Civilians in Sirte celebrating together with the soldiers who liberated the city (Al-Jazeera, December 12, 2016)
Tank with the Libyan flag in Sirte’s Marine neighborhood, the last stronghold retaken from ISIS operatives (Libya Mubasher Channel, December 5, 2016).
Devastation in Sirte following the battles (Ayn Libya, December 3, 2016; Al-Tanasuh Channel, December 5, 2016)
Devastation in Sirte following the battles (Al-Jazeera, December 12, 2016)
An archive photo of Jalal al-Din the Tunisian (Al-Jumhuriya, Tunis, September 30, 2016)
One of the figthing zones in the Sirte region, with an ISIS sign: “The city of Sirte in the shadow of Sharia” (Al-Jazeera, December 12, 2016)
An English-language map of the Islamic caliphate, with Al-Baghdadi’s picture to the right (hanein.info)
1. On December 5, 2016, after battles which lasted for seven months, the takeover of Sirte, ISIS’s “capital” in Libya (and a prominent stronghold in the entire North Africa), was finally completed. Faiz al-Saraj, the head of the Presidential Council of Libya’s Government of National Accord, officially announced on December 17 the termination of military activity in Sirte and its liberation from ISIS. The forces of the Government of National Accord, based on the Islamic militia “Libyan Dawn,” took over Sirte and ISIS’s territory of control in the region. Sirte was retaken by Libyan forces with American air support (according to Reuters’ correspondent in Tunis, December 9, 2016, the Americans carried out over 500 airstrikes).
2. The spokesman for the campaign to take over Sirte announced that the forces of the Government of National Accord sustained 720 fatalities and about 3,000 wounded during the campaign. According to Western sources, about 6,000 ISIS operatives had been staying in Sirte (The Guardian, June 9, 2016). According to the Libyan Government of National Accord, over 2,500 ISIS operatives had been killed in the operation (Al-Hayat, December 10, 2016).
3. According to the spokesman of the Sirte campaign, the city is still being searched, and the removal of mines and IEDs still left on the ground will remain for at least one additional month. Amid (Brigadier General) Ahmad Abu Shahma, who was appointed as Sirte’s military governor on December 13, noted that so far, hundreds of bodies of ISIS operatives had been removed from the Marine neighborhood (ISIS’s Libyan stronghold), and bodies are still being removed from the neighborhood. The spokeswoman for the US Africa Command stated that the American air support for the forces of the Government of National Accord would continue even during the stage of restoring security to the city after its takeover (Al-Wasat, December 15, 2016; marinecorpstimes.com, December 15, 2016; Sputnik, December 18, 2016).
4. It can be estimated that many hundreds of operatives, maybe even several thousands, fled the city and its environs to the desert areas in central and south Libya. These are areas outside governmental and security control, where ISIS is present and its operatives would be able to regroup themselves relatively freely in order to renew their activity (Al-Hayat, December 10, 2016; Al-Jazeera, December 12, 2016). ISIS is also present in Libya’s major cities, even though the geographic distance makes it difficult for them to effectively coordinate and cooperate (see following map).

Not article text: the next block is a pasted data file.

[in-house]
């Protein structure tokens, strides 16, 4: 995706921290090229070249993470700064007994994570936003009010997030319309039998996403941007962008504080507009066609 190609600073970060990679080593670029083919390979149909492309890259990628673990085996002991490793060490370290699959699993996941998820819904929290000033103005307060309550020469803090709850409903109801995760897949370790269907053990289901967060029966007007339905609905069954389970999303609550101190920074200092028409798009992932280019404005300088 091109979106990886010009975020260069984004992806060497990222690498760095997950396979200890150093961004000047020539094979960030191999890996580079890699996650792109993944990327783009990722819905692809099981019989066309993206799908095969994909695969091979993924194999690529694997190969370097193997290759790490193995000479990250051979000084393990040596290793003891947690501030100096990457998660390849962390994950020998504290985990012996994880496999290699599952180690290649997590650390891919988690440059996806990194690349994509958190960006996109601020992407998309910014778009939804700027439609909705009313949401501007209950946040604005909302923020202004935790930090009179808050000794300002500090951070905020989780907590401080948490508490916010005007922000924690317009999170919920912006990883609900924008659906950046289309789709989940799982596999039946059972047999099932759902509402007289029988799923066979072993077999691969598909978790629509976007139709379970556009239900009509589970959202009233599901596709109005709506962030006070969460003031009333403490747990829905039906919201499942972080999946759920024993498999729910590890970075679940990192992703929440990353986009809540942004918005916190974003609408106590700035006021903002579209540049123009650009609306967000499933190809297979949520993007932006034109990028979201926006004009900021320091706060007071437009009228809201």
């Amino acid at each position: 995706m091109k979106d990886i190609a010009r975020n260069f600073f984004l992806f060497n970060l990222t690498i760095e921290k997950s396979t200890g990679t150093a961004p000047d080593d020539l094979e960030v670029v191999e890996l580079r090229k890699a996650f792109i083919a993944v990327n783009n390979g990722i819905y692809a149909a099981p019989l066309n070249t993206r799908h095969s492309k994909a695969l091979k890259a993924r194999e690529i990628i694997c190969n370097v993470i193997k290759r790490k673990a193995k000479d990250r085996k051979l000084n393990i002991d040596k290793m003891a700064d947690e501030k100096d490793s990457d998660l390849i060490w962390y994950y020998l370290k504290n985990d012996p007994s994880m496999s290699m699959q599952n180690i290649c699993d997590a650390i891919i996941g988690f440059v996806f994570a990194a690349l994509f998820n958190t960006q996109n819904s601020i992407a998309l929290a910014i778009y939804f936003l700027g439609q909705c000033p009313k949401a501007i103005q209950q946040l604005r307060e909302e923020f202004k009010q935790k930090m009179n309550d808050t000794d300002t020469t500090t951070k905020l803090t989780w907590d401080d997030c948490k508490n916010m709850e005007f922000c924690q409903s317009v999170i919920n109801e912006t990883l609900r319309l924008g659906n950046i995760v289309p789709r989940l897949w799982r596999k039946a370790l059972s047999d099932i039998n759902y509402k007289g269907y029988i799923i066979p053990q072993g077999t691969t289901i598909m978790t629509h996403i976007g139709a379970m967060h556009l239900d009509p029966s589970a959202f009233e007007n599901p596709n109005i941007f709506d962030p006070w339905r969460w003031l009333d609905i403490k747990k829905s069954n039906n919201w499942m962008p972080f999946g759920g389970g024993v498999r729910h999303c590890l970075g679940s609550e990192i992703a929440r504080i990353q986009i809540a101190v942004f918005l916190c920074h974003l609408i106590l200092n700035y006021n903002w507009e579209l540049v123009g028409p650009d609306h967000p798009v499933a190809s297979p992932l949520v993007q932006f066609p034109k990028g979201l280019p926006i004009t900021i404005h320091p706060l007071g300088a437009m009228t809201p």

5. Libyan sources and researchers dealing with the Libyan issue express their fears that even after ISIS had lost Sirte, it will try to reorganize its ranks and return to fight especially in the area south of Sirte. According to various estimates, hundreds of ISIS operatives escaped to this area even before the outbreak of the battles in Sirte, during the first stages of the campaign for the takeover of the city (it can be estimated that additional operatives escaped to this area during the fighting and afterwards). In September 2016, Jalal al-Din the Tunisian was appointed ISIS’s new emir in Libya (instead of the previous emir, who was killed in battle in Sirte) and is probably due to continue the fighting outside Sirte. According to a researcher who is an expert on Libya, this is one of the leaders who will prepare the next wave of ISIS attacks from the south of Sirte (Reuters, December 9, 2016).
6. Mohammed bin Salem al-Ayouni, aka Jalal al-Din the Tunisian, was born in 1982 in east Tunisia. From Tunisia, he moved to France, where he obtained French citizenship. During the years 2011-12, he made contact with a group of jihadists operating on the Tunisian-Libyan border and persuaded them to pledge allegiance to ISIS’s leader. During 2013-14, he traveled to Syria and Iraq, where he joined ISIS. He appeared in the media (2014) in a film about “removing the borders” between Iraq and Syria. On September 27, 2016, ISIS’s leader appointed him the new emir of Libya, replacing Abu Habib al-Jazrawi (Abd al-Qader al-Najdi), ISIS’s leader in Libya, who had been killed in battle in Sirte.
Assessment of the significance of the liberation of Sirte
7. The takeover of Sirte and its region brought about the end of a period of nearly two years, during which ISIS managed to establish in Libya a territorial control area governing a large population, the only one of its kind outside Iraq and Syria. The city of Sirte was taken over on February 18, 2015, when several hundreds of operatives arriving by surprise in off-road vehicles took over Sirte (Qaddafi’s birthplace) almost without any battle. During the period in which ISIS controlled Sirte and its region (about 260 km along the Libyan coast), it established itself and built civilian, military and government infrastructures, which served for it as a launching pad for terrorist and guerrilla warfare in other areas of Libya and other North African countries. ISIS established itself in the Sirte region during a period of victories in Iraq and Syria (2014), while it lost Sirte during a series of ongoing blows, including the loss of territories in Iraq and Syria.